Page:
Nutrition Periodization for Endurance Performance

As your physiological training demands change with your training objectives, your nutritional demands change as well. The basic principle of Nutrition Periodization is simply that: changing your dietary consumption to match that of your training efforts. Periodizing your diet can be achieved on two levels. The first is the larger training block level of macro-cycles. The second is the smaller weekly level of day-to-day training in micro-cycles. The goal of periodizing your nutrition is to improve your cycling training program in two primary ways:

  1. Better Fueling for Improved Performance (increasing fitness)
  2. Maximizing the Quality of your Nutrition (improving health & body composition)

Proper fueling will allow an athlete to maximize their training efforts and adaptations making their training more effective. Similarly, maximizing the quality of your nutrition will enhance an athlete’s recovery from training. In other words, more effective training and enhanced recovery lead to improved body composition and increased fitness. Achieving a lean body composition is critical for maximizing performance in an endurance sport such as cycling. In fact, for many riders carrying an extra 10 pounds or more, it can be the single biggest performance booster there is! For this reason, periodizing your diet around your training program can be a big help in working towards your fitness goals.

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Trainer Studio

Ideas For Your Off-Season

Fall has arrived and most of us in the Northern Hemisphere are entering our Off-Season. So what exactly is the Off-Season? The term “Off-Season” can be a bit misleading to some. The Off-Season is not time taken off from training, but rather it is time taken off from racing. This all so crucial time away from racing allows you to focus more on your training to allow for bigger advancements in your overall fitness and future racing ability.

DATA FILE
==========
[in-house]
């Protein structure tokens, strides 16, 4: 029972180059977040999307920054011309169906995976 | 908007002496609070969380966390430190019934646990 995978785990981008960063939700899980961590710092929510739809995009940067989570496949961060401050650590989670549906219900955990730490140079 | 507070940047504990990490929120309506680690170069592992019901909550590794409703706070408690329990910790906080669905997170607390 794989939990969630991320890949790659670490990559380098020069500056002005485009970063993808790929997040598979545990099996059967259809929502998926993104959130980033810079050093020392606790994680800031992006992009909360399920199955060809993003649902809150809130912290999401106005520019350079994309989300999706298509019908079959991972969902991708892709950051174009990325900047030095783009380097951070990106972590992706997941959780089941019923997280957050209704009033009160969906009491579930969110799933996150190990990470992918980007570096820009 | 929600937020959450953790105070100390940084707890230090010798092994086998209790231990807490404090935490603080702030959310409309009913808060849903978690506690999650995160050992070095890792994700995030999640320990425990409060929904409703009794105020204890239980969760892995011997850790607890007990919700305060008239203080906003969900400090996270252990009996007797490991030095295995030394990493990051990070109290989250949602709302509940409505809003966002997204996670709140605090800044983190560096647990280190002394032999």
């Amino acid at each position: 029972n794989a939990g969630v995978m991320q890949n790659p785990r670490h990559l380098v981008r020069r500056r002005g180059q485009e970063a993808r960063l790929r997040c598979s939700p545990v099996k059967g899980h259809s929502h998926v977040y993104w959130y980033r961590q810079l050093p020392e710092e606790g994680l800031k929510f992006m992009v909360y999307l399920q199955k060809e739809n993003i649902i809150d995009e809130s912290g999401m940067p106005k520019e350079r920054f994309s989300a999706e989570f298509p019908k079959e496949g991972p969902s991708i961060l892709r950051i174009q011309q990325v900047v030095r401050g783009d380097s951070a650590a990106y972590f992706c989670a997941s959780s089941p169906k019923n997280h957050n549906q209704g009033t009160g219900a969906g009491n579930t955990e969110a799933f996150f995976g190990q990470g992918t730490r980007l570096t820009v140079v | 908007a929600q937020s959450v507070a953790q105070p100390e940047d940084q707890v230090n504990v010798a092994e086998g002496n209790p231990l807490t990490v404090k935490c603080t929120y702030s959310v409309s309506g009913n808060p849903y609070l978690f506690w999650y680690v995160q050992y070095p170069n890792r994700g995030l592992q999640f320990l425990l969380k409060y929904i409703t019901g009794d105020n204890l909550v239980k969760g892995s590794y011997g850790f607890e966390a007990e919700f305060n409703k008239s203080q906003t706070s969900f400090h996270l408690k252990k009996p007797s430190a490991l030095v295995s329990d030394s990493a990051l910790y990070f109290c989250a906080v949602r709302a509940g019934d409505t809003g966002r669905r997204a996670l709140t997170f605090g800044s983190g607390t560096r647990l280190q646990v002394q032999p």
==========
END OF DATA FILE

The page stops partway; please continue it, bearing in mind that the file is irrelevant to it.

Here is how a year of training and competition looks to a committed, high level amateur or professional endurance athlete:

  • END OF SEASON BREAK: after a short 1-2 weeks of time off, truly ‘on vacation’ from their primary sport, they’re ready to get back into training in their off-season. 
    • Pro Tips: As a general rule of thumb, the older and/or lower training volume (ie. time crunched) the athlete, the shorter this break should be. If you only train 8-12 hours a week, you don’t need to take much of a break. Simply changing the type of training you do in the off-season will be enough of a break or change of pace. It is just too hard for most people to get back into ‘training mode’ and too much fitness can be lost if the break is too long. The younger or higher volume athlete may take up to 2 weeks off from training. These athletes will recover faster and have a higher fitness base that will not drop off as much with more rest time.
  • THE OFF-SEASON: the Off-Season is the larger chunk of time sandwiched between your short ‘end-o-season break’ (above) and the start of your competitive race season (below). With the stress of racing and being “race fit” removed in their off-season, they can focus purely on training to improve weaknesses and gain a higher level of fitness for the next race season.
    • Pro Tips: Depending on the athlete and when his/her race season begins, the off-season can be as short as a couple months (ie. end racing in October and begin racing in February); or it can be several months (ie. end racing in September and begin again in April). Keep in mind that the longer your off-season, the more time you have to train and improve your fitness and likely the greater improvement you’ll see in your racing ability the next season. Those athletes that can’t stay away from racing and pack their annual schedule full from spring through fall are often the ones that don’t improve a whole lot from year-to-year, or they are getting paid to compete (and are already at the top of their game!).